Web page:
Saudi Arabia put pressure on the US to attack Iran. Other Arab allies also secretly agitated for military action against Tehran.

Washington is running a secret intelligence campaign targeted at the leadership of the United Nations, including the secretary general, Ban Ki-moon, and the permanent security council representatives from China, Russia, France and the UK.

• Details of the round-the-clock offensive by US government officials,
politicians, diplomats and military officers to curb Iran’s nuclear ambitions and roll back its advance across the Middle East.

• How Israel regarded 2010 as a “critical year” for tackling Iran’s alleged quest for nuclear weapons and warned the United States that time is running out to stop Iran from acquiring a nuclear bomb.

• The secret EU plot to boycott the inauguration of Mahmoud Ahmadinejad as president after the disputed Iranian election in 2009.

• Officials from the International Atomic Energy Agency (IAEA) were denied blueprints for a secret nuclear reactor near Qom and told by Iran that evidence of bomb-grade uranium enrichment was forged.

• Saudi Arabia complained directly to the Iranian foreign minister of Iranian “meddling” in the Middle East.

• The US accused Iran of abusing the strict neutrality of the Iranian Red Crescent (IRC) society to smuggle intelligence agents and weapons into other countries, including Lebanon.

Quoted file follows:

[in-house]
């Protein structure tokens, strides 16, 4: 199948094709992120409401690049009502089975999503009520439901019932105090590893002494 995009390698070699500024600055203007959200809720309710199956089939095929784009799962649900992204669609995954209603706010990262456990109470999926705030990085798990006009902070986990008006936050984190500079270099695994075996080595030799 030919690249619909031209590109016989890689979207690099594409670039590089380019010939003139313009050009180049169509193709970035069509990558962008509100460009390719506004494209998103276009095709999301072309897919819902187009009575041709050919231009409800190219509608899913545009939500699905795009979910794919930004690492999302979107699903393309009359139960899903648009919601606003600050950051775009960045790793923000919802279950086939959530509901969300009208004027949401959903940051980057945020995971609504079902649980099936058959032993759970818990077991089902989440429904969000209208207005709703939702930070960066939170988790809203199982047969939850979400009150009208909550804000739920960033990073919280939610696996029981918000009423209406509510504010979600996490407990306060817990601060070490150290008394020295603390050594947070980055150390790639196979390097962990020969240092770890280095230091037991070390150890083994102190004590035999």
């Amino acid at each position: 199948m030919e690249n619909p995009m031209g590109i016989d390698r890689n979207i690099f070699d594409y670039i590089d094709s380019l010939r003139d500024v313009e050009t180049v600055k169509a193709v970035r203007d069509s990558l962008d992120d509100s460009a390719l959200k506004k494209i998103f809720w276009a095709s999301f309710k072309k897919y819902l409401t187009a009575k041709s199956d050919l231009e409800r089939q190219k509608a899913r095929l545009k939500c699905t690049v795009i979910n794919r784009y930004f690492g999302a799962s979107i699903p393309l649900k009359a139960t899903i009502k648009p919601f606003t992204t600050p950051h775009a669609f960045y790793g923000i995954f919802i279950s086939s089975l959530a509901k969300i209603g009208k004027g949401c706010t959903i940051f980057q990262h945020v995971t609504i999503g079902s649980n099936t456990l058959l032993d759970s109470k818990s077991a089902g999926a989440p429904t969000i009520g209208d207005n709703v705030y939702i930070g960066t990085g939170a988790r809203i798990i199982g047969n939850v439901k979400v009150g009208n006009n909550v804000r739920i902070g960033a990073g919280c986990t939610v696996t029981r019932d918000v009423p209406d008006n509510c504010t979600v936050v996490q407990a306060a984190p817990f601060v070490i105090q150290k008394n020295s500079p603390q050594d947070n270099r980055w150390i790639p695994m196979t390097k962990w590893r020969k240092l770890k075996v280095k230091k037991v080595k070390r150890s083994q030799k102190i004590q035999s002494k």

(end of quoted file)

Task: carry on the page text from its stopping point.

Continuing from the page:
• Britain’s ambassador to Iran gave the US a private masterclass on how to negotiate with Iran.

• How a 75-year-old American of Iranian descent rode a horse over a freezing mountain range into Turkey after officials confiscated his passport.

Der Spiegel

A long piece in English primarily about the US view of Germany, including some bracing views of Berlin’s leadership and the description of Chancellor Angela Merkel as “risk averse and rarely creative”.

New York Times

The New York Times highlights US intelligence assessments that Iran has acquired missiles from North Korea which could for the first time enable Tehran to strike at western European capitals.

El País

A trawl through the 3,620 documents in the haul originating from the US embassy in Madrid, dating from 2004 to this year (in Spanish).

Le Monde

The French paper also leads on the allegations of US spying on UN leaders but also covers Washington’s view of France, as gleaned from the cables (in French).  President Nicolas Sarkozy is described as “susceptible and authoritarian”, and a French diplomatic adviser has described Iran as a fascist state and Venezuela’s president Hugo Chávez as a madman transforming his country into another Zimbabwe.


Day 2, Tuesday 30 November


China is ready to accept Korean unification and is distancing itself from North Korea which it describes as behaving like a “spoiled child”. Cables say Kim Jong-il is a “flabby old chap” losing his grip and drinking.

Prince Andrew attacked a Serious Fraud Office anti-corruption investigation during a meeting with British businessmen in Kyrgyzstan and criticized a Guardian investigation – and the French – in what the US ambassador there described as “an astonishingly candid” performance verging on the rude.   He is also reported to like big game hunting and falconry.

• An official from the Commonwealth secretariat claimed Prince Charles is not respected in the same way as the Queen and questioned whether the heir apparent should necessarily succeed his mother as the head of the Commonwealth.

Hillary Clinton wanted a briefing on the mental health of Argentina’s President Cristina Kirchner and asked whether she was taking medication to calm her down.

Der Spiegel